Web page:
Life Begins At...

The Retiree Magazine Summer 2011-12

Life Begins At.....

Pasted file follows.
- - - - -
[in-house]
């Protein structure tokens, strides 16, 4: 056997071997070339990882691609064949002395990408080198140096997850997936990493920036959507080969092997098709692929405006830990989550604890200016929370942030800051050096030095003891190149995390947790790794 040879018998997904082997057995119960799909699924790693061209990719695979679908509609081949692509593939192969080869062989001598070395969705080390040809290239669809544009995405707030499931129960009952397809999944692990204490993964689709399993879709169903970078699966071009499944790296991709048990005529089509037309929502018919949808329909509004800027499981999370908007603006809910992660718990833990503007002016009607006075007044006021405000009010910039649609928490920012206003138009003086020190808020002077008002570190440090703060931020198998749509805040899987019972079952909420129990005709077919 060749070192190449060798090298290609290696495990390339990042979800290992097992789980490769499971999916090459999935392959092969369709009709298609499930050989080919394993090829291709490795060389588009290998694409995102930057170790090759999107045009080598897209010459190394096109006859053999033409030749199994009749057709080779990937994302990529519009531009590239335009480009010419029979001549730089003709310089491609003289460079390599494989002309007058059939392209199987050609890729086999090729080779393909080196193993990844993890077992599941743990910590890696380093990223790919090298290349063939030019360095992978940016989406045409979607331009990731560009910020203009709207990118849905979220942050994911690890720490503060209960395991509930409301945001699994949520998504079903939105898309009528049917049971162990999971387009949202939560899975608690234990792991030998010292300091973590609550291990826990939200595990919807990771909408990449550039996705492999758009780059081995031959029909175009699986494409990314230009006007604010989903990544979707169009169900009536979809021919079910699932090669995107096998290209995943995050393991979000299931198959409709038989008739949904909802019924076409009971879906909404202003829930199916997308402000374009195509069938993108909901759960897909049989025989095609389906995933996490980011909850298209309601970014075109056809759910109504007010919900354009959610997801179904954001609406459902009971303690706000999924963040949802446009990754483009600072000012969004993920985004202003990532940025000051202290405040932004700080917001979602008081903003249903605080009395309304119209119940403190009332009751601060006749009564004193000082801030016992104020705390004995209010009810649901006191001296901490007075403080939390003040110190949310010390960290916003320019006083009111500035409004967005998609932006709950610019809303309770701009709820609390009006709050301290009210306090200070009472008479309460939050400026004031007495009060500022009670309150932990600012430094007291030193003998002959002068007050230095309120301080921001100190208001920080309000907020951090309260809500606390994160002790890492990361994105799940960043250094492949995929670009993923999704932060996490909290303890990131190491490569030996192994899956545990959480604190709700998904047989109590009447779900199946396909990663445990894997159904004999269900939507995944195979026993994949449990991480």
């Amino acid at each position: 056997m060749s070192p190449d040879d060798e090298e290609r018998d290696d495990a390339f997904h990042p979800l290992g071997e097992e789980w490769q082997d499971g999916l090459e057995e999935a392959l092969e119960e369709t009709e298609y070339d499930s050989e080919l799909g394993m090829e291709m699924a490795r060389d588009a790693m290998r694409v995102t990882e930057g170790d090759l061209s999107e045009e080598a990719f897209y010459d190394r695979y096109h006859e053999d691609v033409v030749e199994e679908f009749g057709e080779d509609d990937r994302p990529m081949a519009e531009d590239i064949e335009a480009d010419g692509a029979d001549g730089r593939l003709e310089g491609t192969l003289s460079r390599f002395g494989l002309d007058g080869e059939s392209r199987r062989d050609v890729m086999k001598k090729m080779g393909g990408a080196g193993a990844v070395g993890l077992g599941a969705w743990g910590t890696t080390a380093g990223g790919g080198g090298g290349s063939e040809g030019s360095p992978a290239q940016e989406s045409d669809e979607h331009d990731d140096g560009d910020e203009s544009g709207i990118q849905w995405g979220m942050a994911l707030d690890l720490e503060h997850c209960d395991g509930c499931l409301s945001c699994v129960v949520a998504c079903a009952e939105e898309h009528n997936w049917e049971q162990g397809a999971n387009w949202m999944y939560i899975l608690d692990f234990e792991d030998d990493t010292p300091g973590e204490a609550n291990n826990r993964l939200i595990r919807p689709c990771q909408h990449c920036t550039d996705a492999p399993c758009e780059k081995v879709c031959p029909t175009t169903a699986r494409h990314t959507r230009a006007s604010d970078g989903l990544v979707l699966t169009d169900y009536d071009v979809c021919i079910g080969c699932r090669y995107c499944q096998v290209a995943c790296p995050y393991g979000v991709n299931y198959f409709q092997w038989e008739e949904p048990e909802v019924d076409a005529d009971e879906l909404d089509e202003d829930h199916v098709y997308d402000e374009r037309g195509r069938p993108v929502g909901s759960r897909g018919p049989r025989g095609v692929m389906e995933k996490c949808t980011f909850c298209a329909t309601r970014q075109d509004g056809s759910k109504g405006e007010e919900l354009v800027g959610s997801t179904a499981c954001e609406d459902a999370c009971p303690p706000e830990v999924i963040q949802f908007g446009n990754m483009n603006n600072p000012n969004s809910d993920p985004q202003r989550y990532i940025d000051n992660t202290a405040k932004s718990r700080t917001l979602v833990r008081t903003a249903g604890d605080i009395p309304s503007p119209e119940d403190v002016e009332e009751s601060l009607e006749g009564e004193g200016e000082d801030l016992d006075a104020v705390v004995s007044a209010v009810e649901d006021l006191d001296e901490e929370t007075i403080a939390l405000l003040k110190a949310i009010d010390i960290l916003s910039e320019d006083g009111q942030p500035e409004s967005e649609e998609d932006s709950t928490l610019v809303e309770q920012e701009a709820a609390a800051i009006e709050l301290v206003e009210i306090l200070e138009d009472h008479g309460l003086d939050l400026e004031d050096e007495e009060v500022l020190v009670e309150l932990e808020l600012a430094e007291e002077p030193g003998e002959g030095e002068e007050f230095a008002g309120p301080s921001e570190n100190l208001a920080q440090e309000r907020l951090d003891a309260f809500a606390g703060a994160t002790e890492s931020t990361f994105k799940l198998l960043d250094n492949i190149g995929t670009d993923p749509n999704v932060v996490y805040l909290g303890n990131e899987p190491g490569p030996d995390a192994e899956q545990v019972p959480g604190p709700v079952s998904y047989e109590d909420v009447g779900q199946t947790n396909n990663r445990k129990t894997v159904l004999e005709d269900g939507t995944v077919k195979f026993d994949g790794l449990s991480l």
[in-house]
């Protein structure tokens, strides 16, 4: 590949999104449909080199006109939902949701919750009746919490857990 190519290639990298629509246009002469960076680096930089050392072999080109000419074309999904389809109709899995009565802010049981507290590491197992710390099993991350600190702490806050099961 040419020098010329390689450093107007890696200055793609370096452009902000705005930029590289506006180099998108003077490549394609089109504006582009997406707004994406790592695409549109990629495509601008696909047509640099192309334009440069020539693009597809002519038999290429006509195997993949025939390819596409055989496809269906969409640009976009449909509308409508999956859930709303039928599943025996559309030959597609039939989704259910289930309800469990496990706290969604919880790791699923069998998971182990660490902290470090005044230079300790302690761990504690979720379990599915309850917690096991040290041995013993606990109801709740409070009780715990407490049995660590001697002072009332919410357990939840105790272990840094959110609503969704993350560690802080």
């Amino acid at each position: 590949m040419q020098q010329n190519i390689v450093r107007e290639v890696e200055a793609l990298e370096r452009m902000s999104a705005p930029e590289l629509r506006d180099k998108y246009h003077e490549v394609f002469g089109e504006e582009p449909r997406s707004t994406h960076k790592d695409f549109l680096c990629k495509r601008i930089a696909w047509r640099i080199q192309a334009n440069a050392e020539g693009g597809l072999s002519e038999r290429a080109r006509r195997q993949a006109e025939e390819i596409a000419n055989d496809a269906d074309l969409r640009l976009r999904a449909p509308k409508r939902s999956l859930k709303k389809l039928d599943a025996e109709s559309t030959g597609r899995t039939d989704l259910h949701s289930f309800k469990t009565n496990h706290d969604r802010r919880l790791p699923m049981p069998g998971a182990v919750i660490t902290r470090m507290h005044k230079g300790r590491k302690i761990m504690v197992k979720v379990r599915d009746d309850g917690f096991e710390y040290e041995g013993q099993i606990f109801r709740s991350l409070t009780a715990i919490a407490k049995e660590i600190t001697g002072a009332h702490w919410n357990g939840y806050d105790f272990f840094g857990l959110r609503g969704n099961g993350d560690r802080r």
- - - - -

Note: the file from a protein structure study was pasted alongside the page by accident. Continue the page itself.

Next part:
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BANNER BANNER EMPLOYMENT BANNER BANNER Your Health Q & A with Troy Leggett I have been told that by choosing appropriate foods between the ages of 50 and 70 may help defy aging. What do you suggest? It is recommended that we follow a diet high in antioxidants so we can live a healthier life for longer. Chemicals that damage our cells and promote aging and disease can be neutralised by foods rich in these antioxidants. This can be achieved by including foods rich in vitamin A, vitamin C, vitamin E, selenium and some phytochemicals. Foods that can be converted to vitamin A are from yellow, orange and dark green fruit and vegetables, e.g. sweet potato, carrot, pumpkin, cabbage, spinach, capsicum, apricot, mango and rockmelon. Liver and eggs also are a good source of vitamin A. Vitamin E is one of the most effective antioxidants which also can protect vitamin A from being chemically changed. Good sources of vitamin E include wheat germ, almonds, hazelnuts, peanuts, pistachio nuts, soya beans, safflower oil, sunflower seeds and olive oil. In addition to being an antioxidant, vitamin C which is known as ascorbic acid is necessary for iron absorption, body growth, tissue repair, wound healing and protection against infection. Good sources of vitamin C include asparagus, broccoli, brussel sprouts, cabbage, capsicum, parsley, tomatoes, blackberries, grapefruit, guava, kiwi fruit, mango, melon, oranges, pineapples and strawberries. It is important to note that regular drinking and smoking may decrease the absorption and the levels of vitamin C. Selenium is thought to have anti-cancer properties and is high in foods such as brown rice, wheat germ, wholemeal bread, poultry, fish, shellfish and brazil nuts. Phytochemicals are naturally occurring protective chemical found in foods of plant origin that can have an antioxidant effect to protect cells from diseases such 112 THE RETIREE SUMMER as cancer, cardiovascular disease, urinary tract infection, rheumatoid arthritis and poor immunity. Foods that are high in phytochemicals include whole grains, broccoli, brussel sprouts, cauliflower, citrus fruits, dark green leafy vegetables, garlic, tea, herbs, spices, onions, tomatoes and soya beans. By following the current recommendations of five serves of vegetable and two serves of fruit every day we should be able to achieve an appropriate intake of the foods listed above. I have read that some medications may block the absorption of important nutrients to my body. If I am on medication how can I address this? If you take medications you should speak with your GP or chemist to find out which nutrients you may be missing out on and also which foods may actually improve or in some cases block the effects of your medication. It may be as simple as taking medication with foods or on an empty stomach or avoiding alcohol and foods high in sugar and sodium. It is essential you seek appropriate medical advice before changing methods of medication. I seem to be experiencing constipation more often recently. What advice do you have? As people age food tends to move slower through the small intestine due to the muscles contracting at a slower rate which may lead to constipation or difficulty with bowel movements. The best method to decrease constipation is to include high fibre foods such as whole grains, legumes, nuts, fruit and vegetables. In addition, physical activity and drinking plenty of water combined with enough dietary fibre will assist in avoiding constipation. How do I achieve the appropriate intake of water and fibre? To achieve the appropriate fibre intake aim to include a bowl of porridge or wholegrain cereal each morning, two pieces fruit per day, and vegetables or salads in your lunches and evening meals. Additionally, it is recommended you drink six to eight glasses of water each day. It is important to note that as we have no way of storing water in our body and need to continually replenish our body with water. I have been told to keep active even after I have retired. What benefits will I see and what are some examples of physical activity? As you age there is a reduction in muscle and increase in body fat. It is therefore essential you do moderate exercise to preserve muscle mass. Examples of activities include golf, walking, yoga, tai chi, swimming, aqua aerobics, tennis, and bodyweight exercises. In addition, regular exercise will keep your bones strong, enhance your mobility and flexibility and increase your sense of well being. You are likely to meet more people, relax, build self esteem and most importantly, reduce the risk of age-related diseases including diabetes, cardiovascular disease and osteoporosis. TROY LEGGETT Troy is an accredited practising dietitian. Troy has a passion for assisting and empowering his client to prevent and manage chronic health conditions. As part of the Tree of Life team, Troy's qualifications allow him to help his clients understand how to combine diet and exercise to achieve their goals. Troy is committed to providing his clients with realistic personalised advice and supporting them in making lifelong changes while still enjoying the pleasures food brings to life. To find out more about Tree of Life International visit or call (07) 3891 6199. This is general advice only. A dietitian can provide you with individualised advice on healthy eating; an exercise physiologist can provide you with individualised advice on physical activity and exercise.

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